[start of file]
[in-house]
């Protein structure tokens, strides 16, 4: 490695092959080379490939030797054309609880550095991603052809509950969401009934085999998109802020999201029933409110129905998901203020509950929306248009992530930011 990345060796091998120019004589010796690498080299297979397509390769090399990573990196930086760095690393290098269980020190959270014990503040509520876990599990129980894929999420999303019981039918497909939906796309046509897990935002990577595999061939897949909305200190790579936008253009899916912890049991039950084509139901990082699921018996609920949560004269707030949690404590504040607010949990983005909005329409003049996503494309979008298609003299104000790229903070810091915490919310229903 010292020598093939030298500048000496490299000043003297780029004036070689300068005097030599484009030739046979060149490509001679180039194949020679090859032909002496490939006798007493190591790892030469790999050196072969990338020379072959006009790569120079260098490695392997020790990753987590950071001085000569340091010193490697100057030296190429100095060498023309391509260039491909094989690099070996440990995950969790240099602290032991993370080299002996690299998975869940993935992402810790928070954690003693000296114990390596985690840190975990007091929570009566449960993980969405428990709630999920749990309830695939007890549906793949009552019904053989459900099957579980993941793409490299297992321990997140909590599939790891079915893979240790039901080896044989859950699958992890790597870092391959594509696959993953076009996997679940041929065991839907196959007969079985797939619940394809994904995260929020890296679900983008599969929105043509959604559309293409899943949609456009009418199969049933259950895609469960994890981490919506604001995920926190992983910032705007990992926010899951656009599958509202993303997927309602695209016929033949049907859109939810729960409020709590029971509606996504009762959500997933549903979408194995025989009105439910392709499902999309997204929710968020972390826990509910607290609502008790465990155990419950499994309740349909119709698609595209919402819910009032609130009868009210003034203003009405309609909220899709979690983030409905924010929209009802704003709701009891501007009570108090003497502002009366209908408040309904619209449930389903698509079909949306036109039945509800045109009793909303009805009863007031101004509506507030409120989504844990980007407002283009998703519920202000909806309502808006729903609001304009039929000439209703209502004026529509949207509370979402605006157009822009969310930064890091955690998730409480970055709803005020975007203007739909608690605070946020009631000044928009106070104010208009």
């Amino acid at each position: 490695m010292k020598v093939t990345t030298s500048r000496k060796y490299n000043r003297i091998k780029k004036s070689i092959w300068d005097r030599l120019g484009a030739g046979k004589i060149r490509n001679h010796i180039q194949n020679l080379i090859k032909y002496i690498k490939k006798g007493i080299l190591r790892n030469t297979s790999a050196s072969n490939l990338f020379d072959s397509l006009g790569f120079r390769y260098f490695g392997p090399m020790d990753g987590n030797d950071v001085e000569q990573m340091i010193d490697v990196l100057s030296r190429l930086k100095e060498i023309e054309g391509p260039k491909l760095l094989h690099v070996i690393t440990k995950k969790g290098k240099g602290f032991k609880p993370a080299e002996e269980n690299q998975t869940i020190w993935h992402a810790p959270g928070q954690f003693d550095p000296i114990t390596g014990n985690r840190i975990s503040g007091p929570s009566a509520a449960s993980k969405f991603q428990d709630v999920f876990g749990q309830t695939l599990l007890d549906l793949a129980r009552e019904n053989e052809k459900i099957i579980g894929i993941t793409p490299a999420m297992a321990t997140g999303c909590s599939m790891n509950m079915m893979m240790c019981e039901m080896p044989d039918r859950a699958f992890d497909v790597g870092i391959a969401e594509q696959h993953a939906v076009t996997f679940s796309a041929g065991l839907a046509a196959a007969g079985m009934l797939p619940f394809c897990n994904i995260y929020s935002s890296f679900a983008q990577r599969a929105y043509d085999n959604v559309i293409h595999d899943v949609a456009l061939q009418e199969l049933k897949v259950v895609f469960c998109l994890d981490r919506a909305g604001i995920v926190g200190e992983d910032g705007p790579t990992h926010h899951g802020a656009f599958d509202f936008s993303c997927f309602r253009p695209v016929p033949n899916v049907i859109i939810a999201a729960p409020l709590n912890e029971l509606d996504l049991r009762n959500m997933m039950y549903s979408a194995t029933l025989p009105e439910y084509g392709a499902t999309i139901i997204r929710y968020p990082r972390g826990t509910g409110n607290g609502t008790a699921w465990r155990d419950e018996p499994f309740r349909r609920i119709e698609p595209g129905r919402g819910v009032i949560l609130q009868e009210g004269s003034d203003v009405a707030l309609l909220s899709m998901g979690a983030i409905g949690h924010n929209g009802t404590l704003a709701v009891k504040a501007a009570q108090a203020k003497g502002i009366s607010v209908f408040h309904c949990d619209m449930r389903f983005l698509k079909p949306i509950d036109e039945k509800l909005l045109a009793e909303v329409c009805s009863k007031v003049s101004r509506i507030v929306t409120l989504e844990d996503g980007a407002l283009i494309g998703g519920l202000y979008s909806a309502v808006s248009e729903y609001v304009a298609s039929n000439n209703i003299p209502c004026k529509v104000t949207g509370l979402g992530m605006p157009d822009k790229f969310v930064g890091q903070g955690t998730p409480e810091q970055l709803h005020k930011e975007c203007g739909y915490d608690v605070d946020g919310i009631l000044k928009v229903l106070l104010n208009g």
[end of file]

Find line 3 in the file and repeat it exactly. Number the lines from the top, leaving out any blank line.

């Amino acid at each position: 490695m010292k020598v093939t990345t030298s500048r000496k060796y490299n000043r003297i091998k780029k004036s070689i092959w300068d005097r030599l120019g484009a030739g046979k004589i060149r490509n001679h010796i180039q194949n020679l080379i090859k032909y002496i690498k490939k006798g007493i080299l190591r790892n030469t297979s790999a050196s072969n490939l990338f020379d072959s397509l006009g790569f120079r390769y260098f490695g392997p090399m020790d990753g987590n030797d950071v001085e000569q990573m340091i010193d490697v990196l100057s030296r190429l930086k100095e060498i023309e054309g391509p260039k491909l760095l094989h690099v070996i690393t440990k995950k969790g290098k240099g602290f032991k609880p993370a080299e002996e269980n690299q998975t869940i020190w993935h992402a810790p959270g928070q954690f003693d550095p000296i114990t390596g014990n985690r840190i975990s503040g007091p929570s009566a509520a449960s993980k969405f991603q428990d709630v999920f876990g749990q309830t695939l599990l007890d549906l793949a129980r009552e019904n053989e052809k459900i099957i579980g894929i993941t793409p490299a999420m297992a321990t997140g999303c909590s599939m790891n509950m079915m893979m240790c019981e039901m080896p044989d039918r859950a699958f992890d497909v790597g870092i391959a969401e594509q696959h993953a939906v076009t996997f679940s796309a041929g065991l839907a046509a196959a007969g079985m009934l797939p619940f394809c897990n994904i995260y929020s935002s890296f679900a983008q990577r599969a929105y043509d085999n959604v559309i293409h595999d899943v949609a456009l061939q009418e199969l049933k897949v259950v895609f469960c998109l994890d981490r919506a909305g604001i995920v926190g200190e992983d910032g705007p790579t990992h926010h899951g802020a656009f599958d509202f936008s993303c997927f309602r253009p695209v016929p033949n899916v049907i859109i939810a999201a729960p409020l709590n912890e029971l509606d996504l049991r009762n959500m997933m039950y549903s979408a194995t029933l025989p009105e439910y084509g392709a499902t999309i139901i997204r929710y968020p990082r972390g826990t509910g409110n607290g609502t008790a699921w465990r155990d419950e018996p499994f309740r349909r609920i119709e698609p595209g129905r919402g819910v009032i949560l609130q009868e009210g004269s003034d203003v009405a707030l309609l909220s899709m998901g979690a983030i409905g949690h924010n929209g009802t404590l704003a709701v009891k504040a501007a009570q108090a203020k003497g502002i009366s607010v209908f408040h309904c949990d619209m449930r389903f983005l698509k079909p949306i509950d036109e039945k509800l909005l045109a009793e909303v329409c009805s009863k007031v003049s101004r509506i507030v929306t409120l989504e844990d996503g980007a407002l283009i494309g998703g519920l202000y979008s909806a309502v808006s248009e729903y609001v304009a298609s039929n000439n209703i003299p209502c004026k529509v104000t949207g509370l979402g992530m605006p157009d822009k790229f969310v930064g890091q903070g955690t998730p409480e810091q970055l709803h005020k930011e975007c203007g739909y915490d608690v605070d946020g919310i009631l000044k928009v229903l106070l104010n208009g």